Meanwhile, mass merchants, department stores and office supply retailers experience the largest declines in traffic of any channel for the quarterly period.

And in the same month retailers began sending out Christmas-oriented point-of-purchase material, retailers were already getting a taste of what might be this holiday season—retail sales were down 1.2 percent year-over-year in September, according to the Department of Commerce, reflecting record lows in consumer confidence. “U.S. consumers are paring back spending in discretionary categories like apparel, technology, home improvement, out-of-home entertainment and vacations more than their global peers, as shown by Nielsen’s October 2008 Global Consumer Confidence Survey,” Weinswig said. “In addition, the number of U.S. consumers who reported that they had no cash to spare after covering essential living expenses was twice the global average.”

Private label sales are growing in both dollars and units, according to Nielsen data measuring the 52 weeks ended Sept. 6, as cited by Weinswig. Dollar sales of branded products grew 2.5 percent over the same period, but unit sales declined 2.4 percent. In addition, private label sales grew 3.1 percent during the last four weeks of the period.

“We believe that more consumers, including higher-income consumers, are trading down to private label to save money. Improved product quality, better packaging, and increased in-store marketing have made private label products more appealing, in our view,” Weinswig said.

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CompUSA, TigerDirect team to benefit breast cancer research on Black Friday

BY Jenna Duncan

MIAMI The Friday after Thanksgiving holiday, known as “Black Friday” because it is traditionally the busiest holiday shopping day of the year, is getting made over by CompUSA and TigerDirect to be “Pink Friday” this year. Pink Friday falls on Nov. 28 and the retailers said that they anticipate raising $250,000 or more in Susan G. Komen for the Cure foundation for breast cancer research by collecting donations and contributing part of their total sales from the day.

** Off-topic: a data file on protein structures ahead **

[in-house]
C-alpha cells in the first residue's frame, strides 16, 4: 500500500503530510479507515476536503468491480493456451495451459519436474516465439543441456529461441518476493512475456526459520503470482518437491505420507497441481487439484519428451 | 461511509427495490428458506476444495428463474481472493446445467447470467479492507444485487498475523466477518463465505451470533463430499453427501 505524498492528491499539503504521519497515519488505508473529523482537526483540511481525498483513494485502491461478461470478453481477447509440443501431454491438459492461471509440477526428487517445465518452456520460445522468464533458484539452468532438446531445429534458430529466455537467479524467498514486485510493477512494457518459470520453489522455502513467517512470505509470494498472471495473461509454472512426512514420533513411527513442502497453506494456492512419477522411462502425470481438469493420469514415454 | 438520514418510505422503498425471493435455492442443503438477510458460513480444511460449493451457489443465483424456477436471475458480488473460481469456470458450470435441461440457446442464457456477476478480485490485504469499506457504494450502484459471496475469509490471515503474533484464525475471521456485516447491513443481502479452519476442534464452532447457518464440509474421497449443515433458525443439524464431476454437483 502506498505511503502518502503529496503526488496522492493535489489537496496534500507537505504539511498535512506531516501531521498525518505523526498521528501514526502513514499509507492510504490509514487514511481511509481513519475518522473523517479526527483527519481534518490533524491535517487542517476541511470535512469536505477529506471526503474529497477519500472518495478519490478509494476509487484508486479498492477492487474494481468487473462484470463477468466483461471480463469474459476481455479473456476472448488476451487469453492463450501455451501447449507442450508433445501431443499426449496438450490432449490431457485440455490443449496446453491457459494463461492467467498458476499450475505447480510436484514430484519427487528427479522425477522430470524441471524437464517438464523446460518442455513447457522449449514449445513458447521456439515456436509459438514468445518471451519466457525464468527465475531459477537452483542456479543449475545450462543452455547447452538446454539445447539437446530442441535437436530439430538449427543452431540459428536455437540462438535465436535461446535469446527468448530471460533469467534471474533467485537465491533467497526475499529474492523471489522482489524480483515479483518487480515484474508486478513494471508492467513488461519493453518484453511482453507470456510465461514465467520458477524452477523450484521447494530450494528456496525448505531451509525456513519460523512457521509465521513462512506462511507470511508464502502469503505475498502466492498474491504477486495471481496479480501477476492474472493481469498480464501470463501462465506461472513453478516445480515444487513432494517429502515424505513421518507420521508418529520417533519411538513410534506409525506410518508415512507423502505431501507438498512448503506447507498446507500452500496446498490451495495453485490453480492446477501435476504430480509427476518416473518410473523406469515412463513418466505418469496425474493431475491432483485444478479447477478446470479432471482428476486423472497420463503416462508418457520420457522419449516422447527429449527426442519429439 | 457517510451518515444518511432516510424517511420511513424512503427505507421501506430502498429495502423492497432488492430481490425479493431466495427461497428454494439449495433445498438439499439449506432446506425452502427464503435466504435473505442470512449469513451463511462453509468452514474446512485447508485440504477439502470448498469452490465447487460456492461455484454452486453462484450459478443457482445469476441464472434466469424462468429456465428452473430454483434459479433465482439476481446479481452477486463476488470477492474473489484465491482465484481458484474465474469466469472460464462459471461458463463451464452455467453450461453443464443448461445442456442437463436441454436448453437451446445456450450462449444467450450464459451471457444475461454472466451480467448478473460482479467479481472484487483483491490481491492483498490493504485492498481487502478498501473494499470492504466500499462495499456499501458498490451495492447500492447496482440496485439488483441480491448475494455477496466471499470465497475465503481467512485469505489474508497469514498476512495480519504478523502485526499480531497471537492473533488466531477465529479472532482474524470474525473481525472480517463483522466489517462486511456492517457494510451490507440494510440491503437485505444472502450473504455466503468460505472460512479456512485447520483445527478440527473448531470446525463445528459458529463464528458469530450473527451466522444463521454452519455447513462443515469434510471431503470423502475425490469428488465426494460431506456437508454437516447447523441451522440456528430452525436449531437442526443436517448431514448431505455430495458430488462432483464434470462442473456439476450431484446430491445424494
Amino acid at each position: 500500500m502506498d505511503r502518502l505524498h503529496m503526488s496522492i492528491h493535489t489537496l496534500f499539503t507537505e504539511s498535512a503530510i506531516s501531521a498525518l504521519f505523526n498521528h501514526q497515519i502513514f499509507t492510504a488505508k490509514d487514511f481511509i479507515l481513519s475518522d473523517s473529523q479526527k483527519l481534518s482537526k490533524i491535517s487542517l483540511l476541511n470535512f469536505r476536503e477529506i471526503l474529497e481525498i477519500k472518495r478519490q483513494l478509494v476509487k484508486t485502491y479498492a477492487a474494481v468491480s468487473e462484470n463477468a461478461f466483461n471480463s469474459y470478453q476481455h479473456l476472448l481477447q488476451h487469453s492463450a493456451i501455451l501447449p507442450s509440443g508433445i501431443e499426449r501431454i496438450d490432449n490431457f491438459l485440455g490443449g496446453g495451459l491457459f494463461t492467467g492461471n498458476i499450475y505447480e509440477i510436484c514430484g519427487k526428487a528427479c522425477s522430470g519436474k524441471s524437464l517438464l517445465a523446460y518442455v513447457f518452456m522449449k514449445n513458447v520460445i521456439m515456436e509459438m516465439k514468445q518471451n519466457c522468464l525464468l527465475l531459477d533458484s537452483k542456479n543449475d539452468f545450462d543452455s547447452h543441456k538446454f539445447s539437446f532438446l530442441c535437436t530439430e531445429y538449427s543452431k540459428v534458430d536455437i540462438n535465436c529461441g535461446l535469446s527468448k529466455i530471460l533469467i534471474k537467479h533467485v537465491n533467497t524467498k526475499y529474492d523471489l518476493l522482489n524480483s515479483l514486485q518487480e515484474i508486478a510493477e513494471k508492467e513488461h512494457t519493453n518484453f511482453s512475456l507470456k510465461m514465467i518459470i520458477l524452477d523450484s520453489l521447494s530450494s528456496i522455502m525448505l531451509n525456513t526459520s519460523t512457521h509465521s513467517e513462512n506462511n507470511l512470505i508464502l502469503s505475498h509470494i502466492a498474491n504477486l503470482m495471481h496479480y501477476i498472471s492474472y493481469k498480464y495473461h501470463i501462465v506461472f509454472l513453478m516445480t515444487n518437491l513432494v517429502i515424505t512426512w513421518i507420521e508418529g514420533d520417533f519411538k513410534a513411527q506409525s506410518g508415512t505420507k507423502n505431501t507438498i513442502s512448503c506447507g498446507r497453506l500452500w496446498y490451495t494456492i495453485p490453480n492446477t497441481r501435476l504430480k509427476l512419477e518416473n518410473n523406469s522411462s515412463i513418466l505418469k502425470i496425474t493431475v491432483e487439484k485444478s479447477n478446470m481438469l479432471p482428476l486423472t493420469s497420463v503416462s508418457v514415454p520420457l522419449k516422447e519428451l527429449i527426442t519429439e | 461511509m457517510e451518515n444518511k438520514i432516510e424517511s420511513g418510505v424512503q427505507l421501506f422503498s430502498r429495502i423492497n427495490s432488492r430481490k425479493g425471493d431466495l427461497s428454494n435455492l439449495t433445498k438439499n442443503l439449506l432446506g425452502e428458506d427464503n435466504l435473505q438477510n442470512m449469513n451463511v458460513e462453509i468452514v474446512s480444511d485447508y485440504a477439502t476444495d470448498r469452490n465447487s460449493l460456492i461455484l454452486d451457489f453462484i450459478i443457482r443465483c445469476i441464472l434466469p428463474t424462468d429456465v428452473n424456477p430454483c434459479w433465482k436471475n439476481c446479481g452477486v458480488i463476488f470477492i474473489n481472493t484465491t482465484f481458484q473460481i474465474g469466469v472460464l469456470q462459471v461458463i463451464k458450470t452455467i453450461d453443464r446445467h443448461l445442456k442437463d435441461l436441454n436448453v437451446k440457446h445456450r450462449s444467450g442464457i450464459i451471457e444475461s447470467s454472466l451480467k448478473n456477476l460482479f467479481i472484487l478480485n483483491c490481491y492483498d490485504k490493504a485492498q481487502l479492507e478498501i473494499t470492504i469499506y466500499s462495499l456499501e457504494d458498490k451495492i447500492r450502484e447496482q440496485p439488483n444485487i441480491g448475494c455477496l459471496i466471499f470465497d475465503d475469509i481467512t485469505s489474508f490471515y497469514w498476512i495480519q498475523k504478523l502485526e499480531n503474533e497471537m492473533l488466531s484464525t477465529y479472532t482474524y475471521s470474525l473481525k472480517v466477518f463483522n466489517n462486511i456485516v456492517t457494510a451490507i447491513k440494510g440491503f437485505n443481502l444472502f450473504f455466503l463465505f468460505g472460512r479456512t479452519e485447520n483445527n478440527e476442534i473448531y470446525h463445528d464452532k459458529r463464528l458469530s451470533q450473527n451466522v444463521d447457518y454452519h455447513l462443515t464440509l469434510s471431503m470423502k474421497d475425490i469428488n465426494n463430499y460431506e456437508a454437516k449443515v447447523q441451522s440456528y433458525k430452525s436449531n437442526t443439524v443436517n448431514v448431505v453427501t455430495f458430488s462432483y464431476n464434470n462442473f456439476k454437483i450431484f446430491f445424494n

During a live Webcast from 8 a.m. to 5 p.m. on Pink Friday on www.CompUSA.com and www.TigerDirect.com, many items will be sold at half price with 100 percent of their profits going to Komen for the Cure.

“Pink Friday is all about giving back to the community,” said Gilbert Fiorentino, chief executive of Systemax Inc. Technology Products, the parent company of CompUSA and TigerDirect. “Between our donation and the opportunity for our customers to help assist us in this cause, we hope to raise hundreds of thousands of dollars for the charity and beat the $200,000 we raised last year.”

Customers are invited to donate $1, $5, $10 or $20 to Komen for the Cure in-store in addition to their Pink Friday purchase items.

Pink Friday events will also be taking place at CompUSA’s retail locations in markets including El Paso, Texas; Miami, Orlando and Fort Lauderdale, Fla.; and Raleigh, N.C.

More information on Pink Friday can be found at www.pinkfriday.org.